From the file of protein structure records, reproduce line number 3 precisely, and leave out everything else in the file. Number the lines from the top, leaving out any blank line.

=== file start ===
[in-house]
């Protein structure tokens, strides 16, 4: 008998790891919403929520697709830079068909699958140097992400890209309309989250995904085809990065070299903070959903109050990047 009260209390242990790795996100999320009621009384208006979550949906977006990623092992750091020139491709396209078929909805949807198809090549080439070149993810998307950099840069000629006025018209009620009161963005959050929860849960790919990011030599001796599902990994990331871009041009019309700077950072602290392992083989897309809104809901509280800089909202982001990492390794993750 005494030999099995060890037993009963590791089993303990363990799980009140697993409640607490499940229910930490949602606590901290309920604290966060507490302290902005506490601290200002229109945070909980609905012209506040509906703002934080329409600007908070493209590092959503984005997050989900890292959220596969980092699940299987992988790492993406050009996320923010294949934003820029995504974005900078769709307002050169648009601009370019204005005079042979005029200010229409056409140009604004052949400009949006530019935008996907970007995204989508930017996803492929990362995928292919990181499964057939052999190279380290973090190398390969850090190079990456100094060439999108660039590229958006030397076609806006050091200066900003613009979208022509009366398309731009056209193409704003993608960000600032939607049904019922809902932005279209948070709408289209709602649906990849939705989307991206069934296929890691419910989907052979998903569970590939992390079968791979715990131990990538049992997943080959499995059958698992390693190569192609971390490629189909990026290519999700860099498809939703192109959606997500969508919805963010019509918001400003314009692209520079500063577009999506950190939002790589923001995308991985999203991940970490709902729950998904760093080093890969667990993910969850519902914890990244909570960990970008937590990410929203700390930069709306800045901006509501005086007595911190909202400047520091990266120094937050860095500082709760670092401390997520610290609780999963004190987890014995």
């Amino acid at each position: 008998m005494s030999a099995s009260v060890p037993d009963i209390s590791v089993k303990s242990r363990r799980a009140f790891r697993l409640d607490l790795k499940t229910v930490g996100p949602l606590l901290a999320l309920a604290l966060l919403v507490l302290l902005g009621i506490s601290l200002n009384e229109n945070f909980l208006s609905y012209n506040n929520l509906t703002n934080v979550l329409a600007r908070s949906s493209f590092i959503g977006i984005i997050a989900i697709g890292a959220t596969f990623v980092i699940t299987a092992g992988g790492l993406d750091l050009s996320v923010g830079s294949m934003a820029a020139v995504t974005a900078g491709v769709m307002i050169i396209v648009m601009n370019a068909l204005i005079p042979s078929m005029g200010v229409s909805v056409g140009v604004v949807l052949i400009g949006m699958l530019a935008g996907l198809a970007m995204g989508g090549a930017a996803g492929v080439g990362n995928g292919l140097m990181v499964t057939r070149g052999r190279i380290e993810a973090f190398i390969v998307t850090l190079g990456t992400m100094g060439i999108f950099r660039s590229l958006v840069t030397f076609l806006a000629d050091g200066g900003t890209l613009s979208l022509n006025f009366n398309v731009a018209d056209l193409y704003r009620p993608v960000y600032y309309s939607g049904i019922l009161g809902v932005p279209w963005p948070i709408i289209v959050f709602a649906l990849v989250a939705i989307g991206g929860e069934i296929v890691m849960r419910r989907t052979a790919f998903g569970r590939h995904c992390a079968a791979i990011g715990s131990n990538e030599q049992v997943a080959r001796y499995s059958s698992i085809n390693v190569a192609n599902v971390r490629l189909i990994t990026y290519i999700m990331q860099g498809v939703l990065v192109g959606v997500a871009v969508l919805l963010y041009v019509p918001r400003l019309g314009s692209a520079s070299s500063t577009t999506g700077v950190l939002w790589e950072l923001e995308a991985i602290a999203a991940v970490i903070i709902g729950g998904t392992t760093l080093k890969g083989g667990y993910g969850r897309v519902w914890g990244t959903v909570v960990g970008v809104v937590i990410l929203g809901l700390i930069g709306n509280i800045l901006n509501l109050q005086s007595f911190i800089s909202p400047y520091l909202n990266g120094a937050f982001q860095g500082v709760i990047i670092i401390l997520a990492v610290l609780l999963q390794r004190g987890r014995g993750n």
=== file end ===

């Amino acid at each position: 008998m005494s030999a099995s009260v060890p037993d009963i209390s590791v089993k303990s242990r363990r799980a009140f790891r697993l409640d607490l790795k499940t229910v930490g996100p949602l606590l901290a999320l309920a604290l966060l919403v507490l302290l902005g009621i506490s601290l200002n009384e229109n945070f909980l208006s609905y012209n506040n929520l509906t703002n934080v979550l329409a600007r908070s949906s493209f590092i959503g977006i984005i997050a989900i697709g890292a959220t596969f990623v980092i699940t299987a092992g992988g790492l993406d750091l050009s996320v923010g830079s294949m934003a820029a020139v995504t974005a900078g491709v769709m307002i050169i396209v648009m601009n370019a068909l204005i005079p042979s078929m005029g200010v229409s909805v056409g140009v604004v949807l052949i400009g949006m699958l530019a935008g996907l198809a970007m995204g989508g090549a930017a996803g492929v080439g990362n995928g292919l140097m990181v499964t057939r070149g052999r190279i380290e993810a973090f190398i390969v998307t850090l190079g990456t992400m100094g060439i999108f950099r660039s590229l958006v840069t030397f076609l806006a000629d050091g200066g900003t890209l613009s979208l022509n006025f009366n398309v731009a018209d056209l193409y704003r009620p993608v960000y600032y309309s939607g049904i019922l009161g809902v932005p279209w963005p948070i709408i289209v959050f709602a649906l990849v989250a939705i989307g991206g929860e069934i296929v890691m849960r419910r989907t052979a790919f998903g569970r590939h995904c992390a079968a791979i990011g715990s131990n990538e030599q049992v997943a080959r001796y499995s059958s698992i085809n390693v190569a192609n599902v971390r490629l189909i990994t990026y290519i999700m990331q860099g498809v939703l990065v192109g959606v997500a871009v969508l919805l963010y041009v019509p918001r400003l019309g314009s692209a520079s070299s500063t577009t999506g700077v950190l939002w790589e950072l923001e995308a991985i602290a999203a991940v970490i903070i709902g729950g998904t392992t760093l080093k890969g083989g667990y993910g969850r897309v519902w914890g990244t959903v909570v960990g970008v809104v937590i990410l929203g809901l700390i930069g709306n509280i800045l901006n509501l109050q005086s007595f911190i800089s909202p400047y520091l909202n990266g120094a937050f982001q860095g500082v709760i990047i670092i401390l997520a990492v610290l609780l999963q390794r004190g987890r014995g993750n």